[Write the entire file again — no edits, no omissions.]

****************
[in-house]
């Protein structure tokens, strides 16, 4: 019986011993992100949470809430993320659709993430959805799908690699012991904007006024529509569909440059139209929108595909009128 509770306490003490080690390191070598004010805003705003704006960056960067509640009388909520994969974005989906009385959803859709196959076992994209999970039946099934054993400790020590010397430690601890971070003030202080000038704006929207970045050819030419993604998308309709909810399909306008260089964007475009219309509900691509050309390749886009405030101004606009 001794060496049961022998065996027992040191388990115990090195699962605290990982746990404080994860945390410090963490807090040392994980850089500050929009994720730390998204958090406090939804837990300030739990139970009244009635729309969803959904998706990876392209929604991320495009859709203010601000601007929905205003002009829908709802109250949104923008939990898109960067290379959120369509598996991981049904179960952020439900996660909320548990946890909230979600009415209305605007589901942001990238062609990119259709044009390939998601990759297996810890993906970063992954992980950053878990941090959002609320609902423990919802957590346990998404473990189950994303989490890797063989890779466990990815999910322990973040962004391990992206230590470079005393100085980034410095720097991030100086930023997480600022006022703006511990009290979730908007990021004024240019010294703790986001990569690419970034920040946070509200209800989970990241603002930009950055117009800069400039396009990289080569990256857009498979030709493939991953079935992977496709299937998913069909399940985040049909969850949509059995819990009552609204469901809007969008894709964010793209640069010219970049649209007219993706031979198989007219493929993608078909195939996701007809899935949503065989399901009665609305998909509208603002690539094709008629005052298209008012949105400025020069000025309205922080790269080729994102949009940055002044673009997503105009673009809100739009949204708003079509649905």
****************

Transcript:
[in-house]
């Protein structure tokens, strides 16, 4: 019986011993992100949470809430993320659709993430959805799908690699012991904007006024529509569909440059139209929108595909009128 509770306490003490080690390191070598004010805003705003704006960056960067509640009388909520994969974005989906009385959803859709196959076992994209999970039946099934054993400790020590010397430690601890971070003030202080000038704006929207970045050819030419993604998308309709909810399909306008260089964007475009219309509900691509050309390749886009405030101004606009 001794060496049961022998065996027992040191388990115990090195699962605290990982746990404080994860945390410090963490807090040392994980850089500050929009994720730390998204958090406090939804837990300030739990139970009244009635729309969803959904998706990876392209929604991320495009859709203010601000601007929905205003002009829908709802109250949104923008939990898109960067290379959120369509598996991981049904179960952020439900996660909320548990946890909230979600009415209305605007589901942001990238062609990119259709044009390939998601990759297996810890993906970063992954992980950053878990941090959002609320609902423990919802957590346990998404473990189950994303989490890797063989890779466990990815999910322990973040962004391990992206230590470079005393100085980034410095720097991030100086930023997480600022006022703006511990009290979730908007990021004024240019010294703790986001990569690419970034920040946070509200209800989970990241603002930009950055117009800069400039396009990289080569990256857009498979030709493939991953079935992977496709299937998913069909399940985040049909969850949509059995819990009552609204469901809007969008894709964010793209640069010219970049649209007219993706031979198989007219493929993608078909195939996701007809899935949503065989399901009665609305998909509208603002690539094709008629005052298209008012949105400025020069000025309205922080790269080729994102949009940055002044673009997503105009673009809100739009949204708003079509649905």